When Zen Buddhism was introduced to Japan in the early 13th century from China, it radically transformed Japanese religious practice and visual culture. Rather than focusing on the study of written scripture, Zen Buddhism stressed the "mind to mind" transmission of the Buddha's wisdom through direct master-disciple encounters. Zen emphasizes "emptiness," rejects binary distinctions between enlightenment and non-enlightenment and between self and other, and advocates meditation and the rigorous study of koans (paradoxical statements) to allow the mind to break free of conventional modes of thinking. Though it is a system of thought that insists on the emptiness of all form, painting and calligraphy became a critical part of practice for Zen monks and scholars. Painting with ink in the traditional East Asian mode is unforgiving: a mark made in the moment cannot be erased or reworked. Zen practitioners favored ink for its capacity to capture in perpetuity a moment of spontaneous spiritual intuition.
Seasonal celebrations have been a popular subject in Japanese painting since the Heian period (794–1185). Elite cultural practices of Heian court society slowly filtered into the lives of the general populace, and by the Edo period (1615–1868) a popular and highly visual culture of festivals and seasonal observances flourished. The paintings in this gallery reflect both the role these observances played in people’s lives, as well as the importance of the display of paintings in the celebration of seasonal festivals.
Sacred scriptures that contain the teachings of the Buddha are known as sutras. The Lotus Sutra stands out among the many hundreds of sutras as arguably the most popular and best known of all Buddhist scriptures in East Asia. Originally composed in Idia in the first century CE, the Lotus Sutra reached Japan by the late sixthy century.
In 1603, the new shogun moved the capital from the imperial city of Kyoto to Edo (present-day Tokyo) in the east. This change also led to the removal of the monopolistic Kano School of painters from Kyoto to Edo. The Kano specialized in large-scale ink-and-polychrome paintings on gold, and their substantial academic lineage was carefully maintained through a system of teaching strictly by copying from painting manuals. ... Read more about Maruyama-Shijō Painting from the Feinberg Collection
For more than a thousand years, the most admired works of art in China and Korea have reflected a deep appreciation of nature. While the subjects of East Asian secular paintings are diverse—landscapes, flora and fauna, figural representations, and narrative scenes—landscape paintings have been given pride of place. ... Read more about Mountains and Water: Landscape Paintings from China and Korea
“Nanga” literally translates as “Southern painting.” It is the Japanese rendering of the original Chinese term used to refer to intentionally unpolished amateur painting. In China these paintings were produced by scholar-gentlemen (Ch. wenren; Jp. bunjin) who shied away from politics and commerce to immerse themselves in mastering classical literature, calligraphy, music, painting, poetry, and philosophy, and to cultivate deep friendships. The paintings they produced aimed not at re-creating a superficial visual likeness, but at capturing the very essence of a subject.... Read more about Nanga Painting from the Feinberg Collection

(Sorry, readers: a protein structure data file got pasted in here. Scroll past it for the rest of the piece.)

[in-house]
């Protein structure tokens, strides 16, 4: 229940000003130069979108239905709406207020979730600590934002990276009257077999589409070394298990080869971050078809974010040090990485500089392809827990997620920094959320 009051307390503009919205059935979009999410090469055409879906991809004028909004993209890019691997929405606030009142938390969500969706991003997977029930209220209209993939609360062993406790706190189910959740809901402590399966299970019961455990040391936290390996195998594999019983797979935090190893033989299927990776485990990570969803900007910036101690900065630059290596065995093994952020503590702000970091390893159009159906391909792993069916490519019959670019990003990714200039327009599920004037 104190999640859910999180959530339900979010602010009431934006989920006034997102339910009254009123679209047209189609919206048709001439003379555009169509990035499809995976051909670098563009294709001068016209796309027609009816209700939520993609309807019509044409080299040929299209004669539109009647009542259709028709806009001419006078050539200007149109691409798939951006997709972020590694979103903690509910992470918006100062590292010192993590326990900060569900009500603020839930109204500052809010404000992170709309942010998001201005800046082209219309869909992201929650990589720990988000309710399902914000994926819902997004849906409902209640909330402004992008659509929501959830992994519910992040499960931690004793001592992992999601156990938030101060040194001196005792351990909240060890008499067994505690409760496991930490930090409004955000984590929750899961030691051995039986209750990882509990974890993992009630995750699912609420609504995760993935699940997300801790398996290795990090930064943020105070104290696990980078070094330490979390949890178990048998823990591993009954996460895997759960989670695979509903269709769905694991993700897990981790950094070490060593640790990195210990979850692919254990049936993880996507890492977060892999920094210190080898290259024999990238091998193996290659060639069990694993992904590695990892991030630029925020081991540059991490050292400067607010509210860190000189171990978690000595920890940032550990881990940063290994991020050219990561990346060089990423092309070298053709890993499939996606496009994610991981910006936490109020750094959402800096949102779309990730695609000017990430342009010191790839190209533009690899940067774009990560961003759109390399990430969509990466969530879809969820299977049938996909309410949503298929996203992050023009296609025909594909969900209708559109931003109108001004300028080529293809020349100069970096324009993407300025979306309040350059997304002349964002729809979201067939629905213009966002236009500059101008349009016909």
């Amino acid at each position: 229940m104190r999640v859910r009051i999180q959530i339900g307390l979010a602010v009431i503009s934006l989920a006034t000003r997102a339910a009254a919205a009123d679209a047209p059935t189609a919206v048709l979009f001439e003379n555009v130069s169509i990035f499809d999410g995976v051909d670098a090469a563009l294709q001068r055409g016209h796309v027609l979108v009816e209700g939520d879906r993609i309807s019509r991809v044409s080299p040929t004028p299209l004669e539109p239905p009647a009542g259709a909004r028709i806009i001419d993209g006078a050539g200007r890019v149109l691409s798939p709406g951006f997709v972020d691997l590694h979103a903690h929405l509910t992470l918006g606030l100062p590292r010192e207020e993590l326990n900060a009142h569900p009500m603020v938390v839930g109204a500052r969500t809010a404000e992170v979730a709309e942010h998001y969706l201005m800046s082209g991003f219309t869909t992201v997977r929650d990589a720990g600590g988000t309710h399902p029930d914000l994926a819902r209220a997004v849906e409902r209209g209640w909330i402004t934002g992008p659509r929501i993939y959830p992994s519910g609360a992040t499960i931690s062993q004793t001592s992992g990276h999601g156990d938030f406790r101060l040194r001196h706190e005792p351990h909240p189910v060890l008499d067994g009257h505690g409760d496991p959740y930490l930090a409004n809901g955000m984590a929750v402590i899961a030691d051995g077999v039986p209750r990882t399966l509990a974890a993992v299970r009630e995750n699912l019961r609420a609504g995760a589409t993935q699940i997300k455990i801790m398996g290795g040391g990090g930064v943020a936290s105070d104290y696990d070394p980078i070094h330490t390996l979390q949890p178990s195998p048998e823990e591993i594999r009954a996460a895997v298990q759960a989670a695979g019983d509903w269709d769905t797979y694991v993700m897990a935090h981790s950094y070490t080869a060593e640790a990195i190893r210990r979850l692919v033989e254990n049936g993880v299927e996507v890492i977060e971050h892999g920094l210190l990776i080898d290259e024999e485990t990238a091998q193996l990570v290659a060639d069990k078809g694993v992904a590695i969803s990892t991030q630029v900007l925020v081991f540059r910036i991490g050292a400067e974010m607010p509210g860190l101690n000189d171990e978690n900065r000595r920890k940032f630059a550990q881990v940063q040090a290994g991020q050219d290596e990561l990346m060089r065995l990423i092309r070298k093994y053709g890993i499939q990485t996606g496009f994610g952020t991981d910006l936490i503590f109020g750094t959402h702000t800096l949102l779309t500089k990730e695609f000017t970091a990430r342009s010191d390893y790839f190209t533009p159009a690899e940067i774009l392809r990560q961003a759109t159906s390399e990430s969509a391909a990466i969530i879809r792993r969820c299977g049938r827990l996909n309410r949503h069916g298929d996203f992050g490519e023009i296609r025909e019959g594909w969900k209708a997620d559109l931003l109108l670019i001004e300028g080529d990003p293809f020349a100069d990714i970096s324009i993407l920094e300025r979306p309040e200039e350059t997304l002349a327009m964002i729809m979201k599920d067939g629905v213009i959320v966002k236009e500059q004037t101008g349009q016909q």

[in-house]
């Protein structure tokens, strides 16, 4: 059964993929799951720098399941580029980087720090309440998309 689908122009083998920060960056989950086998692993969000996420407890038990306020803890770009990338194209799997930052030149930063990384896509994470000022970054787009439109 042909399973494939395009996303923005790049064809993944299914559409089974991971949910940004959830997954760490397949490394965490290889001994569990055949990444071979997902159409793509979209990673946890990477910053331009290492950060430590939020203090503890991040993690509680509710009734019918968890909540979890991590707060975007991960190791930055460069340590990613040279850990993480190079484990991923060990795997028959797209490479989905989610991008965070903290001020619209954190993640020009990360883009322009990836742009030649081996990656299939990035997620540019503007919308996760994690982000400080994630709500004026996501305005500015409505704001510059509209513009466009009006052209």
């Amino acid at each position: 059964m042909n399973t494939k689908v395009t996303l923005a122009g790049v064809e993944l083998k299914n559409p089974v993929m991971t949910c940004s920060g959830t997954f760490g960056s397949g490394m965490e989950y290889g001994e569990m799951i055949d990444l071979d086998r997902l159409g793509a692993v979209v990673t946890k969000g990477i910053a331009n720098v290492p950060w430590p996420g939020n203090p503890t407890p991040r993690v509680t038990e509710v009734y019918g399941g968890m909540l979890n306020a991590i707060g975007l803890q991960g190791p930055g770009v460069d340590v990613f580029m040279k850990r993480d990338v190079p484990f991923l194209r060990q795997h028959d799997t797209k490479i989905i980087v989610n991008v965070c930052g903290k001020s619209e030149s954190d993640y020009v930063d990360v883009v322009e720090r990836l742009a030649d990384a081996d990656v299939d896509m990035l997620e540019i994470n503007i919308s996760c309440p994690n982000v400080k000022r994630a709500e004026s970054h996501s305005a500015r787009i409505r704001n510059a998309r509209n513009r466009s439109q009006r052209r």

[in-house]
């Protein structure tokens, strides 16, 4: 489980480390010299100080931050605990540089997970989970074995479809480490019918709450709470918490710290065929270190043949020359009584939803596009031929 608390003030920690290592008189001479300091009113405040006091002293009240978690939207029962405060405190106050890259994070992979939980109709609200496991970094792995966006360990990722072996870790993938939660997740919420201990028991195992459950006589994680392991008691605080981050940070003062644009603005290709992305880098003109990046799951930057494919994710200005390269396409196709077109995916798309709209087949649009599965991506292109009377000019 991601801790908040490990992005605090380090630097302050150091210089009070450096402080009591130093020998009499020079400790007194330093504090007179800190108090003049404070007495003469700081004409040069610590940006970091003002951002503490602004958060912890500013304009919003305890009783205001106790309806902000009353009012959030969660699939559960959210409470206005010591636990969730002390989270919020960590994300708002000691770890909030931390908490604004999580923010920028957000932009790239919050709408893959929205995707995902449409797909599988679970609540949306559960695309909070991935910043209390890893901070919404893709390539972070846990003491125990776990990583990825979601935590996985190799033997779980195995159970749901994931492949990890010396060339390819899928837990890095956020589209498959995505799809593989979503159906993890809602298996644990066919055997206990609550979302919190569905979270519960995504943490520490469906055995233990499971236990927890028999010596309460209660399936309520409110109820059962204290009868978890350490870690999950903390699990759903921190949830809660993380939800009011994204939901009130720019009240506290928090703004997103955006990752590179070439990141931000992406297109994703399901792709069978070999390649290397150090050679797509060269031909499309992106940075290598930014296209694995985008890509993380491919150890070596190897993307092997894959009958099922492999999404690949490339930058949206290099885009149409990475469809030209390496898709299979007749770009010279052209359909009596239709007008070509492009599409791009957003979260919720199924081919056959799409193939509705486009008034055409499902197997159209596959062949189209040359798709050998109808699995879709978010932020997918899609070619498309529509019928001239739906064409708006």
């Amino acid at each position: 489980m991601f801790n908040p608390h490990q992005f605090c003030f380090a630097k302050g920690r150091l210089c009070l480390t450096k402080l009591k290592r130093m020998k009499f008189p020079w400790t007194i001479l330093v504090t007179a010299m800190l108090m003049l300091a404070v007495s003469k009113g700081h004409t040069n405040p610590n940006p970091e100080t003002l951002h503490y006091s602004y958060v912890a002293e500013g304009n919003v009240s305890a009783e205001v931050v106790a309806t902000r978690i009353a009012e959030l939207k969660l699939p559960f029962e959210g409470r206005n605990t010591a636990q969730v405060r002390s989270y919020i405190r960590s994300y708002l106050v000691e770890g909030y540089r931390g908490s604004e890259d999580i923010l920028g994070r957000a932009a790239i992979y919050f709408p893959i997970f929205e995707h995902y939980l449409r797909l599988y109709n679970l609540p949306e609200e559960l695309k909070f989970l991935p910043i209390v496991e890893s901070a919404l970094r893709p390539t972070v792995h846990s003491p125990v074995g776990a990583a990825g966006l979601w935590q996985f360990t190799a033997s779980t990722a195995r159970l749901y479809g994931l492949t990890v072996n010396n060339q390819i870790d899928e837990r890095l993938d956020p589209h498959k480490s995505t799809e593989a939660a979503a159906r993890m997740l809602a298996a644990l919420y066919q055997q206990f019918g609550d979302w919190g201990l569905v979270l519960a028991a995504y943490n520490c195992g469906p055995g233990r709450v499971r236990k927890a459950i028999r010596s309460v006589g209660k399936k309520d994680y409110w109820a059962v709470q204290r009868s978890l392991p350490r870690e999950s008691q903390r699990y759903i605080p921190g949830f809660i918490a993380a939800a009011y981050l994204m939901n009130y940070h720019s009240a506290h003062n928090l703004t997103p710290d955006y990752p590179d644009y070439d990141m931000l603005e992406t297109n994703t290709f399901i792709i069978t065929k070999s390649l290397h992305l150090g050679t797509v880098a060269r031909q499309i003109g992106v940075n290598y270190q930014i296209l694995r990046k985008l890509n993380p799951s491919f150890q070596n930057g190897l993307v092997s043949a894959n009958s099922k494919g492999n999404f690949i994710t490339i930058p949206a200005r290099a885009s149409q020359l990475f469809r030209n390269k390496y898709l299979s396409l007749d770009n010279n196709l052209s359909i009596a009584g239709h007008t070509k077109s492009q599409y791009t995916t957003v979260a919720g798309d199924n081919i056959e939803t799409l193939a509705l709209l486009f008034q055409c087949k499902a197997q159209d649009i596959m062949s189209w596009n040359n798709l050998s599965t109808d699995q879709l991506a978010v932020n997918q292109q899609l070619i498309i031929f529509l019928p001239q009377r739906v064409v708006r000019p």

By 1750, the city of Edo, known today as Tokyo, was one of the largest cities in the world, with a population of more than a million. Its inhabitants lived within a tightly regulated class system that favored the ruling warrior class and relegated merchants to a position just above outcast. Almost every aspect of daily life, from occupation and residence to the items of clothing a person could wear, was dictated by these class divisions. Nevertheless, radical imbalances developed as merchants accrued financial wealth inaccessible to the ruling class. In response, vibrant theater and red-light districts emerged, providing outlets from the regulated austerity of everyday life in the capital.... Read more about Painting the Floating World: Ukiyo-e from the Feinberg Collection
The Zhou was a powerful state in the region of modern-day Shaanxi province in northern China. It came to power after overthrowing the area’s Shang rulers in the mid-11th century BCE. In an effort to establish its cultural legitimacy, the Zhou adopted its predecessors’ religious rites; the result was the uninterrupted manufacture of the kinds of ritual bronze vessels and jade implements that had been the sacred tomb furnishings of the Shang elite.... Read more about Arts of Ancient China, from the Bronze Age to the Golden Age
For more than a thousand years the most admired works of art in China and Korea have reflected a deep appreciation of nature. The subjects of East Asian secular paintings are diverse, ranging from landscapes to flora and fauna, figures, and narrative scenes. Among these, landscape paintings have claimed pride of place.... Read more about Chinese and Korean Landscape Paintings
Offering an opportunity to view works from different painting traditions rarely exhibited together, these galleries feature objects representing the major schools and artistic movements of Japan from the sixteenth to the nineteenth century. They come from the extraordinary collection of Robert and Betsy Feinberg, generously promised to the museums.... Read more about Japanese Art from the Edo Period: The Feinberg Collection I